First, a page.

The forecast anticipates “catastrophic” fire conditions, the most severe category, in South Australia, as the rising temperatures are combined with a wind shift that complicates firefighting actions. The possibility of a new national record to be broken again is also on the table.

Usually, temperature records in Australia were broken just by fractions of a degree. This made this week’s records quote unusually. At the same time, having consecutive records broken in the same week is also rare. All this has been possible due to the severe and longer-lasting heatwave.

The heat started over the weekend in Western Australia. Now it has already reached southeastern areas of the country. These areas have also been affected by some of the massive bushfires that had been happening in the country since the beginning of the spring.

Two volunteer firefighters died while trying to stop the expansion of the Green Wattle Creek fire in southwestern Sidney, as the vehicle rolled over. Emergency warnings have already been issued for the Gospers Mountain Fire, which has been called a mega-fire because of its size.

Several businesses and government areas have even stopped working outside due to concerns over smoke pollution. Workers mainly stay indoors to avoid smoke. Sports fields, municipal pools, and daycare centers in Sidney were shut down. Smoke from a bush fire can worsen asthma and other respiratory conditions.

While the country experiences this crisis, Prime Minister Scott Morrison decided to take a one-week family vacation to an undisclosed destination – a move questioned by environmental activists and opposition leaders. There was a climate protest outside Morrison’s residence, which the police broke down.

The environment is the second most important issue for Australians, right behind the economy, according to a survey done by the Scanlon Foundation in July and August before the heatwave started.

The temperature has increased in Australia one degree Celsius since 1910, with most of the warming concentrated since 1950. There has been an increase in the frequency of extreme heat events and the severity of drought conditions. Of the 10 warmest years on record in the country, nine have happened since 2005.

Cool roofs could help to deal with heatwaves in California

As global heating continues to take its toll, one of its more direct consequences has been the longer and more intense heatwaves across the globe and its health consequences. Looking for palliatives, researchers have highlighted the potential of so-called cool roofs in California — one of the areas that’s more vulnerable to urban heatwaves.

Credit: Flickr

The study, carried out by researchers at the Department of Energy’s Lawrence Berkeley National Laboratory, showed that if every building in California sported “cool” roofs by 2050, these roofs would help contribute to protecting people from the consequences of heatwaves.

A cool roof is a roof designed to reflect more sunlight and thus, absorb less heat than a standard roof. They can be made of highly reflective tiles or shingles or be coated in a highly reflective type of paint. Nearly any type of building can benefit from a cool roof, the EPA says.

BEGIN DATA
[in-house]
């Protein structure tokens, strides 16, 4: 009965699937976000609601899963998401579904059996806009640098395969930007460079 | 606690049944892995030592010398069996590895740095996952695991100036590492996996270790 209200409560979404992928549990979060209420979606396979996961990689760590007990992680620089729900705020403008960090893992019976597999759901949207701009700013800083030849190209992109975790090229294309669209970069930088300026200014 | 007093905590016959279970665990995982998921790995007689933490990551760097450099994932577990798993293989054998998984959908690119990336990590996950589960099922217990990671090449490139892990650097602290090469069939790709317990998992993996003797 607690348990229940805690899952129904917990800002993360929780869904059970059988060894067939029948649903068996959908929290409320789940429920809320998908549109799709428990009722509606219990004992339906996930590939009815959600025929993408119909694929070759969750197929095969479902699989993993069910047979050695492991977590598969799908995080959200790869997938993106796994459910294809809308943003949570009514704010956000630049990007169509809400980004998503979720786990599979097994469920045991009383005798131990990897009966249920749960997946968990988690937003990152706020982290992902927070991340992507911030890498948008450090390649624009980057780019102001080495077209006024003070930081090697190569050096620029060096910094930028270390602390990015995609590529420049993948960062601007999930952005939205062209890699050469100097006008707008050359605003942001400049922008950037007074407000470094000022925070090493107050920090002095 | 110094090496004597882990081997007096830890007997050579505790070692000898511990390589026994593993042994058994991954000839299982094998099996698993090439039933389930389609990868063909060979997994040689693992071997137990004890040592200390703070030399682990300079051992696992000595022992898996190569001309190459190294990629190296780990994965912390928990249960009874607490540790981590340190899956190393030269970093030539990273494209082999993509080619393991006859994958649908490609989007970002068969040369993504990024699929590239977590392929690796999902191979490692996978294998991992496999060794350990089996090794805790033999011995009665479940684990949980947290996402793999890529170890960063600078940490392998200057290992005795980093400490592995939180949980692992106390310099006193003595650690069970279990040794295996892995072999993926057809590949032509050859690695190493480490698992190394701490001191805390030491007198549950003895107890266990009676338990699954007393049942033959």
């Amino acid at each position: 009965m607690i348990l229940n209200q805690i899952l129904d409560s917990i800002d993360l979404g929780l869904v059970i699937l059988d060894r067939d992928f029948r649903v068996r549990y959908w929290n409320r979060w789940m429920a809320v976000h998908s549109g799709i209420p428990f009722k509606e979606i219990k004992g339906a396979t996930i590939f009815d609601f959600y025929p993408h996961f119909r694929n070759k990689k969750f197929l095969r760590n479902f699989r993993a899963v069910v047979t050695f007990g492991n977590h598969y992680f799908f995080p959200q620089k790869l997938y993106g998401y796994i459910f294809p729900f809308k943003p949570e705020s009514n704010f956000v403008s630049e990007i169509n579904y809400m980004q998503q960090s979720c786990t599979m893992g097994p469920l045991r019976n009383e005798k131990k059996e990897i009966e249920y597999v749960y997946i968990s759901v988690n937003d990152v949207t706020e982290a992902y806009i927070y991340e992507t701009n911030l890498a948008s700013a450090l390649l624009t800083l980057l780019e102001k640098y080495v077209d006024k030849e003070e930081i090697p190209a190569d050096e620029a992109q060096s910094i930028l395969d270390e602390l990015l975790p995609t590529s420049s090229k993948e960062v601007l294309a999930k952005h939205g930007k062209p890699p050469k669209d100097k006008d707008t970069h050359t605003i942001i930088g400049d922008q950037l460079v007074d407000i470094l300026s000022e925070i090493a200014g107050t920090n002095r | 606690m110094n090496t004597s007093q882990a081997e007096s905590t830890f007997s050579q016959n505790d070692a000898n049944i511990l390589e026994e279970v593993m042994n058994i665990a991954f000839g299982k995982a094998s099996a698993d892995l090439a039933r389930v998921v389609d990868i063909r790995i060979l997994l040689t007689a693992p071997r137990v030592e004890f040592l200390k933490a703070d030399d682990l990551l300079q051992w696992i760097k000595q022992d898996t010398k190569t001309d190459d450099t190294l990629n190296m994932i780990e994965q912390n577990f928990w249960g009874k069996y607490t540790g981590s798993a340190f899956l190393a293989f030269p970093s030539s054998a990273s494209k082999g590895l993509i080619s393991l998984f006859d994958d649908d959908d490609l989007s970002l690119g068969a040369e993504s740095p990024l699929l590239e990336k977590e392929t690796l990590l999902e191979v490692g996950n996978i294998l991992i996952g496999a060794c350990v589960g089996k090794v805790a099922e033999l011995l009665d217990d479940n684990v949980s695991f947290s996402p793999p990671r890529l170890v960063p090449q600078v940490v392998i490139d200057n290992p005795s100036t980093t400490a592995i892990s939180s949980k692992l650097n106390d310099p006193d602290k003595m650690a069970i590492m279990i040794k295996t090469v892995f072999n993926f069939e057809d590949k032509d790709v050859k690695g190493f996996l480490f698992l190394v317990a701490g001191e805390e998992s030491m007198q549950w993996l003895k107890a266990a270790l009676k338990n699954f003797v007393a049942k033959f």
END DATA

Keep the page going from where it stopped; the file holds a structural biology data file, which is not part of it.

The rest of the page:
Researchers estimate heatwaves are likely to become two to 10 times more frequent across the state by mid-century — but if cool roofs were adopted throughout California’s most populous areas by 2050, they would bring heatwave exposures by 35 million, compared to an estimated 80 million cases in 2050 with no increase in cool roofs.

“Urban spaces are a small fraction of the globe, but they are where most people live,” said Pouya Vahmani, a postdoctoral research fellow in Berkeley Lab’s Climate and Ecosystem Sciences Division and lead author of the study. “If we’re able to cool those areas even a little bit, it can have a huge impact on health and roll back significant impacts of climate change.”

The study wanted to predict heat wave occurrences across California’s 29 major urban counties between now and 2050. They used regional climate conditions between 2001 and 2015 as a starting point to simulate mid-century climate under two global warming scenarios.

They combined the climate conditions with high-resolution satellite images, which allowed them to incorporate urban features like buildings, which absorb and release heat. Then, the researchers used county-level population estimates for 2050 to assess population exposure to future heat waves.

“We wanted to gain a better picture of future climate change risks for California’s urban environments and adaptation options,” said Andrew Jones, a scientist in Berkeley Lab’s Climate and Ecosystem Sciences Division and co-author of the study. “Making such refined and realistic predictions can help urban planners and citizens prepare for heat events in an increasingly warming future.”

The study found that heatwaves with air temperatures exceeding 35 degrees Celsius (95 degrees Fahrenheit) and lasting at least three consecutive days become two to 10 times more frequent under future global warming scenarios. With the added burden of urban centers getting more populous, the researchers expect that by 2050 there will be 80 million heatwave exposure cases in California each year, compared to an average of 37 million cases annually under current climate conditions.